What Hat Are You Working On Today?

Discussion in 'Hats' started by Hat and Rehat, Apr 14, 2020.

  1. Hat and Rehat

    Hat and Rehat Call Me a Cab

    Messages:
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    Location:
    Denver
    I don't believe I've seen a thread like this one before. It seems appropriate now though, when a lot of Loungers have time on their hands.
    In my case today isn't accurate but I didn't think a thread titled "what hat were you working on yesterday" made sense.
    My hat work has been on hold for a long time but late Easter evening I decided to get back to two projects I had benched a while back. Both are pretty damaged specimens, a 3X Open Road that I reblocked from 7 3/8 to 7 1/2 to fit a drummed 7 3/8 sweat into and a Bradmore that I blocked down from 6 7/8 to 6 1/2 to install a drummed 6 3/8 sweat into for a hat for my grandson. Both hats had holes and were featured in another thread about felt mending. I made my own flanges for them but still need to get band blocks squared away prior to flanging. To avoid dust in the house that's an outside job so I decided to make sweatbands last Sunday.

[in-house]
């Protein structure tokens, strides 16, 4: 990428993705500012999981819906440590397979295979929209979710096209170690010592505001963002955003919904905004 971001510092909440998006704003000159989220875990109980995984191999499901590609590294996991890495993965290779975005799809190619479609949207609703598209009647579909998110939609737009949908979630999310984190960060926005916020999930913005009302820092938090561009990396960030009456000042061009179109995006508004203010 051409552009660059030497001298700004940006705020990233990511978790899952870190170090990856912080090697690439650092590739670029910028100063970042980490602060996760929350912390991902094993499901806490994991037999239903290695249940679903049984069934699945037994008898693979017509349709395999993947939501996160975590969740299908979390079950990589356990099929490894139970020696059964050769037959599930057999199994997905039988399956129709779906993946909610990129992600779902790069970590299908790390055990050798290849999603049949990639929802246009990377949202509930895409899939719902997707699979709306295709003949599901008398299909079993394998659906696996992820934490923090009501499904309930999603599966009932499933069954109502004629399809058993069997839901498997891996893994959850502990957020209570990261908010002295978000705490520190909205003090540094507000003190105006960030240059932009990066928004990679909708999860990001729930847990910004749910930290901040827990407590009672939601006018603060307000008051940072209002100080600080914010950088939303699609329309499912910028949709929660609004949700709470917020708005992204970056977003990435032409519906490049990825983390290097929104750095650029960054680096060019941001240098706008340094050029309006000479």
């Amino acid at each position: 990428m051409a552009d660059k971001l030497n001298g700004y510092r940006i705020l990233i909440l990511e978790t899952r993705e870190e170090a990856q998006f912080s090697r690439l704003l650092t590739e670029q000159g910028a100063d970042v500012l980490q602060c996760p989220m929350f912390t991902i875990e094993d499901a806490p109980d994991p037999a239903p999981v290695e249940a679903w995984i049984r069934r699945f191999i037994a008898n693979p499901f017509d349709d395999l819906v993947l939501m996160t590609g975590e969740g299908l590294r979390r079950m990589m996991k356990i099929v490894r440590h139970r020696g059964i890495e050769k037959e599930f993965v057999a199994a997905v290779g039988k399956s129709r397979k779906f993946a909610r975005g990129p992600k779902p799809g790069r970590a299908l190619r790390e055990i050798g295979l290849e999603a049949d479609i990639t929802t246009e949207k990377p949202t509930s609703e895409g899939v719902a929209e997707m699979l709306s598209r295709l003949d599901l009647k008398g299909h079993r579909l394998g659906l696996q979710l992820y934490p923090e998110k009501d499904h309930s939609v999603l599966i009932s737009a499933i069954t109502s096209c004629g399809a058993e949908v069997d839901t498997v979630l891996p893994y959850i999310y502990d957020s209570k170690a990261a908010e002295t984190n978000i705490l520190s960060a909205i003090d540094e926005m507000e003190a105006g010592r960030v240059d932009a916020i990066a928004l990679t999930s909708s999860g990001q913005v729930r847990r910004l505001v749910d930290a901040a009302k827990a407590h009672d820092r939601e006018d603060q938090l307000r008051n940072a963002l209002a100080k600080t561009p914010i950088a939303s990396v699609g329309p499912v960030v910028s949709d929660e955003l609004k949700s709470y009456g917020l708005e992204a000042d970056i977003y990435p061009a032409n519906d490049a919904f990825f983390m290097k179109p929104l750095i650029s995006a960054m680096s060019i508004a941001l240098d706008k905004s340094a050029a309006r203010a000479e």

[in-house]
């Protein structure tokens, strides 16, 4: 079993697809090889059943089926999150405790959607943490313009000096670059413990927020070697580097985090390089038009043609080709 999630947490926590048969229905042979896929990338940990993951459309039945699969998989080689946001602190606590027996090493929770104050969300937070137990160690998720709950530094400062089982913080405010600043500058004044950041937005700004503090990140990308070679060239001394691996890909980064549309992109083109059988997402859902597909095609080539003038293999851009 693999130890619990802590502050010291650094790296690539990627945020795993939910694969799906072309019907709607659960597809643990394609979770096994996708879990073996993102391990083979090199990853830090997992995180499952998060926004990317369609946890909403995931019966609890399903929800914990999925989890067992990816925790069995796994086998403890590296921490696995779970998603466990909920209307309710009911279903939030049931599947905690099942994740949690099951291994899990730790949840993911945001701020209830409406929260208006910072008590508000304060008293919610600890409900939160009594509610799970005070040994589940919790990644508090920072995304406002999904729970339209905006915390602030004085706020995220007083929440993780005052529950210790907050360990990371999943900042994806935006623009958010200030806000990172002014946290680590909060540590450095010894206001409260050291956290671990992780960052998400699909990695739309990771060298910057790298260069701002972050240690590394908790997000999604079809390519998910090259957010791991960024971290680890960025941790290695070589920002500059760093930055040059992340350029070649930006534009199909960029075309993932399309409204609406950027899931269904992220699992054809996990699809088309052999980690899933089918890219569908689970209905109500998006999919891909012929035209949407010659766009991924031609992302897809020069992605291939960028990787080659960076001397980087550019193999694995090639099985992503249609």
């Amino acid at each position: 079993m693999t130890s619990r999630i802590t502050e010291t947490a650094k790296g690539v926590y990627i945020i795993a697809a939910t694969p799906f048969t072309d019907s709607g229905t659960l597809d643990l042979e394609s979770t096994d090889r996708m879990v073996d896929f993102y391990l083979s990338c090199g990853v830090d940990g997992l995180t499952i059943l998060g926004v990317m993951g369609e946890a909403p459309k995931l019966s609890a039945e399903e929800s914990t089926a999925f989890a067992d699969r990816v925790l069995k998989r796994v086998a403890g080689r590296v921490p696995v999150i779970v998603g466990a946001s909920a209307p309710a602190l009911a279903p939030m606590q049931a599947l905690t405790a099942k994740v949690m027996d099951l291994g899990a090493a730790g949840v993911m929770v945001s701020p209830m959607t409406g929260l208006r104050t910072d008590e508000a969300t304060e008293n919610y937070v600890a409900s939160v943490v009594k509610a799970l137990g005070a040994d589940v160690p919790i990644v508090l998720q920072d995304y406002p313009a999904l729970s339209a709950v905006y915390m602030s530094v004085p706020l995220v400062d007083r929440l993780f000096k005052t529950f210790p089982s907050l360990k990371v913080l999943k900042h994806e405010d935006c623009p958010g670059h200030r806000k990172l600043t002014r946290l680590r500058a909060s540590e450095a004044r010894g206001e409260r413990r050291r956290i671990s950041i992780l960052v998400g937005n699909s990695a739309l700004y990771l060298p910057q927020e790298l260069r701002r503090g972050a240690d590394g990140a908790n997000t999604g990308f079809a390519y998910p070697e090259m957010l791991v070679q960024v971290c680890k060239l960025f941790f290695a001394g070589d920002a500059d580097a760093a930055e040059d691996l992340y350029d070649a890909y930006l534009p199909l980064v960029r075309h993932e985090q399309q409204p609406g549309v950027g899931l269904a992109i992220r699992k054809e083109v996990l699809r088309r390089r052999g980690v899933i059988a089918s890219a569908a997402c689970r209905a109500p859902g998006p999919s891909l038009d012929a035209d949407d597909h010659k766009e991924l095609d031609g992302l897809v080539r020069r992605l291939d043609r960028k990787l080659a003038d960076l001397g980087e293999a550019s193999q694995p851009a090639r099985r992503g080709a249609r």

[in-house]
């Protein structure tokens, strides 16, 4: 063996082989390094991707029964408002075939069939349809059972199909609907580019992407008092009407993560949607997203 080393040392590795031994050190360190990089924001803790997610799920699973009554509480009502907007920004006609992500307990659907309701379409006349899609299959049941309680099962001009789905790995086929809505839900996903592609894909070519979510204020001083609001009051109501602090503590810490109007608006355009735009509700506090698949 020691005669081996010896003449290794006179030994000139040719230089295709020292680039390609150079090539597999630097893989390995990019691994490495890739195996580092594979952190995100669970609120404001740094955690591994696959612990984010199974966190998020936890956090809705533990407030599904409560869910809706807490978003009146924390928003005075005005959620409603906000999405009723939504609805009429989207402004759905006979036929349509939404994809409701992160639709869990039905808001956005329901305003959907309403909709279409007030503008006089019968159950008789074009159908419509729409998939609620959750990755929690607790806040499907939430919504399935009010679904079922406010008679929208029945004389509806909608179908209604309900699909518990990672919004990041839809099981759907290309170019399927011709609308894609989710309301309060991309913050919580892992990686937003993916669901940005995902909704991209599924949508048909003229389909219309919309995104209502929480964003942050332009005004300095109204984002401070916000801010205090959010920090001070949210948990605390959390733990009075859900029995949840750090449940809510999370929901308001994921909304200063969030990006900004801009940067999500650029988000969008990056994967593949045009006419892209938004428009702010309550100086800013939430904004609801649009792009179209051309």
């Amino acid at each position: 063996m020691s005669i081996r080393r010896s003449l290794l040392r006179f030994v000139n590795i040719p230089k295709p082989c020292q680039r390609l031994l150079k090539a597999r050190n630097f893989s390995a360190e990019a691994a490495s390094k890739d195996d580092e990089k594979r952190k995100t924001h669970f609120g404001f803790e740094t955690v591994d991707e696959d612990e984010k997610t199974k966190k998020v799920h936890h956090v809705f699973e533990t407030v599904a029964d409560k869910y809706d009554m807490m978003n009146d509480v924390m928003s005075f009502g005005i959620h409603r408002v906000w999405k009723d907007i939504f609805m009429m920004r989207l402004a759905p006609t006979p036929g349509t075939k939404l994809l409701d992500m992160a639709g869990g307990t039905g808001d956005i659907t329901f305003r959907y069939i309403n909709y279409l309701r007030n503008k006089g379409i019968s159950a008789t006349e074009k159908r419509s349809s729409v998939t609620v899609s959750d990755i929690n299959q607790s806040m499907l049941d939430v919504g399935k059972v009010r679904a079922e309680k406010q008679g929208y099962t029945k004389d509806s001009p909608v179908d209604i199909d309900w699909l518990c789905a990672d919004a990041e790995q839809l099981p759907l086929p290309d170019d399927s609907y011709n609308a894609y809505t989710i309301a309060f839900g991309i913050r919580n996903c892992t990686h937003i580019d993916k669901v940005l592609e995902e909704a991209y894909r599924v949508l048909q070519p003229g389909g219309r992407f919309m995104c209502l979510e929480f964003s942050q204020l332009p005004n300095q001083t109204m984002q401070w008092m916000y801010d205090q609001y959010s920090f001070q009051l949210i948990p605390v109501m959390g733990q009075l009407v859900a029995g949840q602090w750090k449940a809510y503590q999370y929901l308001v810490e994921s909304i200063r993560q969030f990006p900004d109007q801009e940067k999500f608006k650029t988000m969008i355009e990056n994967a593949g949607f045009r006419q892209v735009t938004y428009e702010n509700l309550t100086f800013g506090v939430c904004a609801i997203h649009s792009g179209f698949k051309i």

My needle bar needs readjusting on the sewing machine, so I decided to do it by hand. I have one complete, for the Stetson. I figured out how to do the locking stitch done by a serging machine that reeded sweats have. As you can see, the early part didn't look very clean or straight, but I got better as I went along. A nice thing about the locking stitch is that if you get a knot in your thread, or run out, you can just cut the thread then 20200412_161158.jpg 20200412_235737.jpg 20200412_235749.jpg 20200412_235804.jpg 20200412_235810.jpg back up three stitches, stitch over them and keep going.